The cause of urinary incontinence depends on the type you have. All types of incontinence get more likely as you get older. Things that increase your risk of stress incontinence include being pregnant, giving birth vaginally, being overweight, having had treatment for prostate cancer, and being constipated. For more information, see our section on causes of incontinence.
Don’t be embarrassed to talk to your GP if you have incontinence. They’ll encourage you to follow self-help measures. These include losing excess weight, drinking less caffeine and doing pelvic floor exercises. They may also carry out some tests to check for any underlying conditions. Depending on what type of incontinence you have, medicines or surgery may be an option for you. For more information, see our section on treatment of incontinence.
The two main types of urinary incontinence are called urge incontinence and stress incontinence. With urge incontinence, you feel a sudden urge to pee which is difficult to put off. You need to rush to the toilet. Stress incontinence is when urine leaks out if you sneeze, cough or do strenuous exercise (especially lifting weights). You may have both types – this is called mixed incontinence.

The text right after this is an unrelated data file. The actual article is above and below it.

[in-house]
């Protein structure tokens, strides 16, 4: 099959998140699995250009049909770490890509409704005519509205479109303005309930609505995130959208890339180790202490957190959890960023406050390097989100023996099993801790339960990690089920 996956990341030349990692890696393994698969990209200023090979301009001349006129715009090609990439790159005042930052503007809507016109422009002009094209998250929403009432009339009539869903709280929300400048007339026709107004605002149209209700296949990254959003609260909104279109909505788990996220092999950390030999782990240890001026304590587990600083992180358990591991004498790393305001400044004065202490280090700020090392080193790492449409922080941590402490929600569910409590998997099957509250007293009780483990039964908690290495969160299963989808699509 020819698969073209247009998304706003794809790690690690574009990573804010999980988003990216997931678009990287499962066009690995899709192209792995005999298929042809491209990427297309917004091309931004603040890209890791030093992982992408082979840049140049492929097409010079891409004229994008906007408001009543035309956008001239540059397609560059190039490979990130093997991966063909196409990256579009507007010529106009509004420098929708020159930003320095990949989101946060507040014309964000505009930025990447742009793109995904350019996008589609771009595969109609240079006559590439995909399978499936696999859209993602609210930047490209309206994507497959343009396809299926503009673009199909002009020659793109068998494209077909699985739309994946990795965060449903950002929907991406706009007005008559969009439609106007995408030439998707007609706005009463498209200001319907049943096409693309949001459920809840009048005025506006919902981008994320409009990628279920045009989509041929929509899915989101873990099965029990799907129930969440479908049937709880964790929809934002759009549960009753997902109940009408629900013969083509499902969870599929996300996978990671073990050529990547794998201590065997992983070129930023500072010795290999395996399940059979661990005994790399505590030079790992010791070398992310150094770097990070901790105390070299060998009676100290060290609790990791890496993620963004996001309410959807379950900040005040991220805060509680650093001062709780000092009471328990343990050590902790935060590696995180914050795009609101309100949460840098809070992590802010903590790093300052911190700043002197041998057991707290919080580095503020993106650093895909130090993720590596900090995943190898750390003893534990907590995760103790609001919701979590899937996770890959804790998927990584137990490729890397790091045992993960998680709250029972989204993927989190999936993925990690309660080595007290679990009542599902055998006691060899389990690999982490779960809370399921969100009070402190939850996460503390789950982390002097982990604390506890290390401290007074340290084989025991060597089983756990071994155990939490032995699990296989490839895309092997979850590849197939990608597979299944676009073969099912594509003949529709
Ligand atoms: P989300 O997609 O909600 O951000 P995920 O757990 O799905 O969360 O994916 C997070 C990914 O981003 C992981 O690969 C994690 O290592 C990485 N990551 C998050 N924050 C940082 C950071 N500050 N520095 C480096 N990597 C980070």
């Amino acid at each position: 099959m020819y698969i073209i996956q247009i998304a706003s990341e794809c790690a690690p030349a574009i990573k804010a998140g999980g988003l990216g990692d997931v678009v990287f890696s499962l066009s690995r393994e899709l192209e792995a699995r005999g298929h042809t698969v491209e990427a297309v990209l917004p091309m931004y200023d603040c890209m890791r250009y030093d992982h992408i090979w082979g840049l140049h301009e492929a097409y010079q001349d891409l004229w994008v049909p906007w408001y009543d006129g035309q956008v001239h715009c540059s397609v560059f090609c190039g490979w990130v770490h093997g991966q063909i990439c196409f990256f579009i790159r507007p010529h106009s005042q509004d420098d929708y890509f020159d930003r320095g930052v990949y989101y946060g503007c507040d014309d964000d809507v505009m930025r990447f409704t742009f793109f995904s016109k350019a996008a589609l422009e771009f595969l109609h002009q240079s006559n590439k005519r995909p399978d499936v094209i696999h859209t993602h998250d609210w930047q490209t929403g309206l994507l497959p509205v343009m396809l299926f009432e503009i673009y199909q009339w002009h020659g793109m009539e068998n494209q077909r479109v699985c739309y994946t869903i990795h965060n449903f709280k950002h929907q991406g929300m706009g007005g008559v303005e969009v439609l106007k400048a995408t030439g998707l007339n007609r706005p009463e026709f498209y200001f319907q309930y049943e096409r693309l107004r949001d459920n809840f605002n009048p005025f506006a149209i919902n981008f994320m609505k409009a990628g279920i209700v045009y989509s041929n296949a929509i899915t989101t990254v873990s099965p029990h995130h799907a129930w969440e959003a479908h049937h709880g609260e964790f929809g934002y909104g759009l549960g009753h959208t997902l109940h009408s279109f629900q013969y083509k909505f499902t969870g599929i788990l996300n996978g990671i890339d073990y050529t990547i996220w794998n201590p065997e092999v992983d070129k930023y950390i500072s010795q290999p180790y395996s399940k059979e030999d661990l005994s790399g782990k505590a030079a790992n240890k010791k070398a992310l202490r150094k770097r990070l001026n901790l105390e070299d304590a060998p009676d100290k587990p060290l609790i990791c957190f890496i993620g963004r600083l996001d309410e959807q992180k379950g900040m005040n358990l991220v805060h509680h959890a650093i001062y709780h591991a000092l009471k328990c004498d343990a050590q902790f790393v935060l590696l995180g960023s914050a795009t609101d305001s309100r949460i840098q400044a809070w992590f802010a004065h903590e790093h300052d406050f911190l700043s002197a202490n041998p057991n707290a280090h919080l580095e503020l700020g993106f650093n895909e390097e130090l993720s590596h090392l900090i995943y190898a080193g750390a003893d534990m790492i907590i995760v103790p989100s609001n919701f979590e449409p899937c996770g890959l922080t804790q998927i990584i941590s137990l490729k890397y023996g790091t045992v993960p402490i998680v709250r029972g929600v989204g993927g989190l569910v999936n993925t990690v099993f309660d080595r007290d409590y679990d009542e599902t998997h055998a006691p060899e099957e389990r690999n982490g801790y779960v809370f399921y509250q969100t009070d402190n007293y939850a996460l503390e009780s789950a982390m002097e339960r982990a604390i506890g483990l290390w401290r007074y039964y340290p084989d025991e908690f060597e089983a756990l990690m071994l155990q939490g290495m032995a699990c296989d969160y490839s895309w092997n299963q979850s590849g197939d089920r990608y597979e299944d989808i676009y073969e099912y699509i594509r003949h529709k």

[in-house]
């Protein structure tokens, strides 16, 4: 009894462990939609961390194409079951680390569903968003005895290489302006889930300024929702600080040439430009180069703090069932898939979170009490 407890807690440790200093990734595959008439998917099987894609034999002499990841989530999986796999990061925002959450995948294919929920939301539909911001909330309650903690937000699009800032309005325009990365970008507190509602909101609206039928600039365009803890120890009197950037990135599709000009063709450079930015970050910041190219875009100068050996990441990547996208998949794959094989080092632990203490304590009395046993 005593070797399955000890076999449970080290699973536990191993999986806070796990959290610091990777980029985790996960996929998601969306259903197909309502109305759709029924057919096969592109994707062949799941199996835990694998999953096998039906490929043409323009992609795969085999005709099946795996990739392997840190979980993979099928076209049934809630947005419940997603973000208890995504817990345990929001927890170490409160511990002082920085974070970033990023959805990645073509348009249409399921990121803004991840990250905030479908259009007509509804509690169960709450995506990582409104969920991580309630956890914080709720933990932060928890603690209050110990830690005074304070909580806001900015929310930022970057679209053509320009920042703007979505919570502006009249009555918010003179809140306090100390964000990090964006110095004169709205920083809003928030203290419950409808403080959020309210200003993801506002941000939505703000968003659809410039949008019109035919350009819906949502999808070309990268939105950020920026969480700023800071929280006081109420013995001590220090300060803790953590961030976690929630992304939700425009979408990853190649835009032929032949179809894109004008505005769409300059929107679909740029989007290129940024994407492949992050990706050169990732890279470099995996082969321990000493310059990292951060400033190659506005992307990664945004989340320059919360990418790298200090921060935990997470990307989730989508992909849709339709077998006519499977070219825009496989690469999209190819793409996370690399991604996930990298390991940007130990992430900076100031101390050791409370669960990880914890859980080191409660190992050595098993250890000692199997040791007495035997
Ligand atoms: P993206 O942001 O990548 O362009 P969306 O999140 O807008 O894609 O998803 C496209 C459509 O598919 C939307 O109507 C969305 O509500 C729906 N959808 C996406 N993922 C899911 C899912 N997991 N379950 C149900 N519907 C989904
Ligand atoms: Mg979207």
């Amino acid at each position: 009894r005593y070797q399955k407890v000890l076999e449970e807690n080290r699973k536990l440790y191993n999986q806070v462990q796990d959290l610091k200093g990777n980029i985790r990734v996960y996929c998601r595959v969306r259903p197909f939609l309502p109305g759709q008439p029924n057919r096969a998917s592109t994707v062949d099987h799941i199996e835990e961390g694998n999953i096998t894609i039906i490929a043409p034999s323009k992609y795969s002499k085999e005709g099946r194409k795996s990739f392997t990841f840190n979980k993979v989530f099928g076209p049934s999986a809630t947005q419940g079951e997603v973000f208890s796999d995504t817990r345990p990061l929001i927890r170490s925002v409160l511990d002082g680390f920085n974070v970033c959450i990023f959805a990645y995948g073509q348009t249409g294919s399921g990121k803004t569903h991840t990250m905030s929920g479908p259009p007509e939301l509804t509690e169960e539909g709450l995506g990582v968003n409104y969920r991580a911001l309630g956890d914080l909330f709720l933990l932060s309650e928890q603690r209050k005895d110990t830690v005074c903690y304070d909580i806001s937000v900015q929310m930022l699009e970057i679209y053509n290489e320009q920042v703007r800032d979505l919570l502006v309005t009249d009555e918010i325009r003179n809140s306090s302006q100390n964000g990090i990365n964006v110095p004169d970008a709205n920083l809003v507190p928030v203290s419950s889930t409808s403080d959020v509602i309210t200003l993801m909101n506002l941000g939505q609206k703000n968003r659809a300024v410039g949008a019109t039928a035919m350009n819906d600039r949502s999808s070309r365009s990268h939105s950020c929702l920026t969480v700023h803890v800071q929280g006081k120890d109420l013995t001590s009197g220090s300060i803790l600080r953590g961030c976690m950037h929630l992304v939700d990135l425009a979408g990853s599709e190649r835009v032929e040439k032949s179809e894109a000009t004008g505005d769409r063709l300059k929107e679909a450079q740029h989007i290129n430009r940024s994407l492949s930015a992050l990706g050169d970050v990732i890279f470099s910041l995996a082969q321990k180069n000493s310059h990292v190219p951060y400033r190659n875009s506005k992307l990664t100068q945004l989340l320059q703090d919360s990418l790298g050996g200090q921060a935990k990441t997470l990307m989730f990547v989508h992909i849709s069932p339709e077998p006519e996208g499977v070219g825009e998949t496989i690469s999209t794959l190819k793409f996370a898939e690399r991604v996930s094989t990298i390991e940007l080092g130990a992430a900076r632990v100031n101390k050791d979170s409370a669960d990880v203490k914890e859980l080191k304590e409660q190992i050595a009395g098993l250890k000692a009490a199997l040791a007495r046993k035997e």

Having urinary incontinence may affect your life in many areas. It can cause problems with work and leisure activities and lead to problems in your relationships and sex life. You may feel less like going out and become socially isolated, anxious and even depressed. Many people don’t seek medical help, perhaps because they feel embarrassed. But there’s a lot of help available, and things that you can do yourself to help improve your symptoms. Urinary incontinence can also be a symptom of an underlying condition. So, it’s important to be checked by your doctor. For more information, see our sections on self-help and treatment.
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